I am again saddened by Ed’s own personal choice but steadfastly believe that the rule of law and basic human rights underlie and support continued prohibition of assisted suicide and euthanasia as sound public policy that is Constitutionally supported in Canada. I am also comforted to know that the overwhelming majority of countries and states around the world maintain such prohibitions as the norm and not the exception.

There is much we must work to do to improve end of life care, palliative and hospice care here in Canada. Euthanasia is not the recipe for that success. Equally important is to summon the creativity and imagination to appreciate the value of every person regardless of disability or illness and to support those with disability, including those near the end of life with care and compassion and not with a death that endangers us all and puts all of our lives at risk. As Ed was want to say, better a 1000 guilty people should go free than even just one innocent person be convicted, let alone innocently put to death.

Hugh Scher
Scher Law Professional Corporation

Broad Alliance in New Zealand launched to oppose euthanasia

New Zealand Parliament
Link to the press release.

Broad Alliance launches to oppose legalising euthanasia

A coalition, assembled to oppose the legalisation of euthanasia and assisted-suicide in New Zealand, has been formally launched today at a function at Parliament.

The Care Alliance is an umbrella organisation that brings together a wide range of voices from across the palliative, medical, youth, elderly, disability, bioethics and faith sectors who are opposed to euthanasia.

The Alliance was established in 2012 in opposition to the poorly written, confusing and flawed End of Life Choice Bill proposed by a Labour List MP which has since been withdrawn following political pressure.

“As long as there is a political intent to legalise euthanasia in New Zealand, we need to be vigilant. The Care Alliance will oppose any efforts to legalise euthanasia or assisted-suicide,” said Care Alliance co-founder Maggie Barry.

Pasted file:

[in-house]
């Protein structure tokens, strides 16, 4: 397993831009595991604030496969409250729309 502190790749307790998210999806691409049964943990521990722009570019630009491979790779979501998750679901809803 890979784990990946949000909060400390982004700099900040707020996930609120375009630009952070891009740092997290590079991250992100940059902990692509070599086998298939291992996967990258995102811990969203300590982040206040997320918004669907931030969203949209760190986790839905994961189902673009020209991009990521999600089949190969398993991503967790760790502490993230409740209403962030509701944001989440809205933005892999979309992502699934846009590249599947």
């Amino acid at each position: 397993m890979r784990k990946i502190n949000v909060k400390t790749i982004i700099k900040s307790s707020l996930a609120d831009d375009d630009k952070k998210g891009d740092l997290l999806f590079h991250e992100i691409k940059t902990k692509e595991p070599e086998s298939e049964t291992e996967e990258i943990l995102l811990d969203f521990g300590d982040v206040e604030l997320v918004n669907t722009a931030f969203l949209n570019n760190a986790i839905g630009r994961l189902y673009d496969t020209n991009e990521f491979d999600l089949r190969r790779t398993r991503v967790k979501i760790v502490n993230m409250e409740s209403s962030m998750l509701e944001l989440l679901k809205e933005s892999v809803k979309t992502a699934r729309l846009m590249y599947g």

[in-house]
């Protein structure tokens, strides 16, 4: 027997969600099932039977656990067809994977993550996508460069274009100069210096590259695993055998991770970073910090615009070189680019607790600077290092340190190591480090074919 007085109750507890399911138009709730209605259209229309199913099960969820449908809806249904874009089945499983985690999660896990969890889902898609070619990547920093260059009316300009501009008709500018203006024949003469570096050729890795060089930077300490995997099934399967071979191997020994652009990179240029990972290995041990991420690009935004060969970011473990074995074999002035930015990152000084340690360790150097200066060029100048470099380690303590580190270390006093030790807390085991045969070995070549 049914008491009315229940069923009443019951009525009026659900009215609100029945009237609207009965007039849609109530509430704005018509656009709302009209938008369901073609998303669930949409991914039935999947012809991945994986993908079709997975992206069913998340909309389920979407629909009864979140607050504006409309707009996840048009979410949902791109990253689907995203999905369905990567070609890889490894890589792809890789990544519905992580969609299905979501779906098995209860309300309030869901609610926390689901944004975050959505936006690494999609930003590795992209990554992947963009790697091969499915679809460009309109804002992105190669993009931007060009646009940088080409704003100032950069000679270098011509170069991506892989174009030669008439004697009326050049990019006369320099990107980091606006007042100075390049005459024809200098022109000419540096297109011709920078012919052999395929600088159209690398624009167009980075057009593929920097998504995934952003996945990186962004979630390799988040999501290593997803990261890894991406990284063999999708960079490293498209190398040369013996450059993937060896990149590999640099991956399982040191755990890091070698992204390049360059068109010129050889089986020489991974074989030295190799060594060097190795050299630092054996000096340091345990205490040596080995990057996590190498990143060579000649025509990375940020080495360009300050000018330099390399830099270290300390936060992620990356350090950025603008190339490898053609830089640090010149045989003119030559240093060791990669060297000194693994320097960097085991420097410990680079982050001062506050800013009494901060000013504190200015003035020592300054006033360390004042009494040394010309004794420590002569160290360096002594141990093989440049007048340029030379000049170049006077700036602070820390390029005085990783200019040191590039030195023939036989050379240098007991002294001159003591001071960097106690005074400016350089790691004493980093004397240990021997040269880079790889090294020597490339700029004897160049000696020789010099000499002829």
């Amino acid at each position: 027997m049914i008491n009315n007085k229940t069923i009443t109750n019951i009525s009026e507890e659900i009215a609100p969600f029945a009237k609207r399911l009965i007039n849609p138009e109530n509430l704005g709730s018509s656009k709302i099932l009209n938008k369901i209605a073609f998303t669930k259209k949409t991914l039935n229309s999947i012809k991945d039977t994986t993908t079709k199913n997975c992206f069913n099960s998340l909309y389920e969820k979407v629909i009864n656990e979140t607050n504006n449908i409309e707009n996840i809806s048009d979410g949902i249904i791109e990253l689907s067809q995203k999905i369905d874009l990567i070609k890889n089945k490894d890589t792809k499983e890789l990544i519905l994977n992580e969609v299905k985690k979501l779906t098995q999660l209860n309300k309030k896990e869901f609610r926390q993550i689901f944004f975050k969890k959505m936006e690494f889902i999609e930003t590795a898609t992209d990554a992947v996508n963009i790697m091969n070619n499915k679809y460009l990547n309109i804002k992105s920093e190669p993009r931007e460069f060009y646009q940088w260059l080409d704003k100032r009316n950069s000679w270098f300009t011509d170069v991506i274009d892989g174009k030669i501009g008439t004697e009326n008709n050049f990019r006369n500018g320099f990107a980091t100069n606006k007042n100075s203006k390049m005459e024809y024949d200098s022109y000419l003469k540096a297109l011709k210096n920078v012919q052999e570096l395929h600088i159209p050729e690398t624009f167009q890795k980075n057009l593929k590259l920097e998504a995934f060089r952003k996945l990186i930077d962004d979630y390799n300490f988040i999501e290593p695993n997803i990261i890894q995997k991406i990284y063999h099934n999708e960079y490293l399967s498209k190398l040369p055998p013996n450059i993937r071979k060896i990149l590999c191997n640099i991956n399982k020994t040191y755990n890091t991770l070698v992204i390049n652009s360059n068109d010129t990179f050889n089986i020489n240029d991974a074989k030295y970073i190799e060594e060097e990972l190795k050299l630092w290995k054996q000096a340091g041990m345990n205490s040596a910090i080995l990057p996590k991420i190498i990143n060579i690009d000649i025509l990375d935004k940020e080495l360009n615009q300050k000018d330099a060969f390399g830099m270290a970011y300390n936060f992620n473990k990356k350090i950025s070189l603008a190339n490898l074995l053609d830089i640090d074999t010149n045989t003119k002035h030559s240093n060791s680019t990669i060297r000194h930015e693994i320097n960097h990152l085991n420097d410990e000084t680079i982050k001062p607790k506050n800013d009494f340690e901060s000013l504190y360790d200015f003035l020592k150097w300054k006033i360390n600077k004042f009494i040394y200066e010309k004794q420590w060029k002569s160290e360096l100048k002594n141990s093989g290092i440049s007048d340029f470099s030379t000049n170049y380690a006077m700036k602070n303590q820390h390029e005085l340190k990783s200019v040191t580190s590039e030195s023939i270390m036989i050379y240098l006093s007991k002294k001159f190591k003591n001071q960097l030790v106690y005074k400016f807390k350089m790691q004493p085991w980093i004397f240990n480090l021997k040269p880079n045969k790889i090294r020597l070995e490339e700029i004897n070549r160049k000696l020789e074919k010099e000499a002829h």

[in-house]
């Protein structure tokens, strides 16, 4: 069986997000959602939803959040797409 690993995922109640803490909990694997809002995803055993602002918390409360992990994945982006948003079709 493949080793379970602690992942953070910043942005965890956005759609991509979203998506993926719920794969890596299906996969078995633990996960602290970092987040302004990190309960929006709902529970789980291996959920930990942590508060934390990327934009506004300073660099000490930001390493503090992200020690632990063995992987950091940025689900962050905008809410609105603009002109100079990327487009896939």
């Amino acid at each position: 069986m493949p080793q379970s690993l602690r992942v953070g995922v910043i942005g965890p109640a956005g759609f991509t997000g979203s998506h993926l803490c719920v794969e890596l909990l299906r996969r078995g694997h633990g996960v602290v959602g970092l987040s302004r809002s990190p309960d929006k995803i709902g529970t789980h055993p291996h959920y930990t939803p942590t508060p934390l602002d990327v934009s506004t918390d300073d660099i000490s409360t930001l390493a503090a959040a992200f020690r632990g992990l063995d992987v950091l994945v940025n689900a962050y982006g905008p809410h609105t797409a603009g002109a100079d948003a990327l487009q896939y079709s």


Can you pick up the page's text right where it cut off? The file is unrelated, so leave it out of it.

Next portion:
Maggie Barry
“Although the latest Bill has been withdrawn for political reasons, there remains an active intent to re-submit it to the Ballot at the earliest possible convenience. We will continue to oppose any progress to legalise euthanasia because a law change will inevitably have unintended consequences for all vulnerable New Zealanders and their families, it puts lives at risk and reduces choice,” said Ms Barry.

Chronic Pain, Terminal Illness, and Palliative Relief

By Lily McCann

Palliative pain relief and care is an issue that is often in the spotlight, and in 2014 the World Health Organization is sponsoring a resolution to help ensure that people with life-threatening and terminal illnesses have access to palliative care and pain relief. One of the most important aspects of medical care for someone with a terminal illness is recognizing and treating pain when it occurs. The World Health Organization’s new resolution could positively impact the lives of tens of millions of people worldwide—among them the more than six million who die every year without the benefit of palliative pain relief. Access to palliative pain relief is severely limited in low-income and middle-income countries, despite its extreme importance in the lives of people with chronic pain and terminal illnesses.

Chronic pain and palliative care are complicated issues, partly because of out-dated ideas about palliative care itself, and partly because of the complex emotional toll that chronic pain and terminal illness take on people who are affected by them.

Palliative Treatments are not only for End-Of-Life Care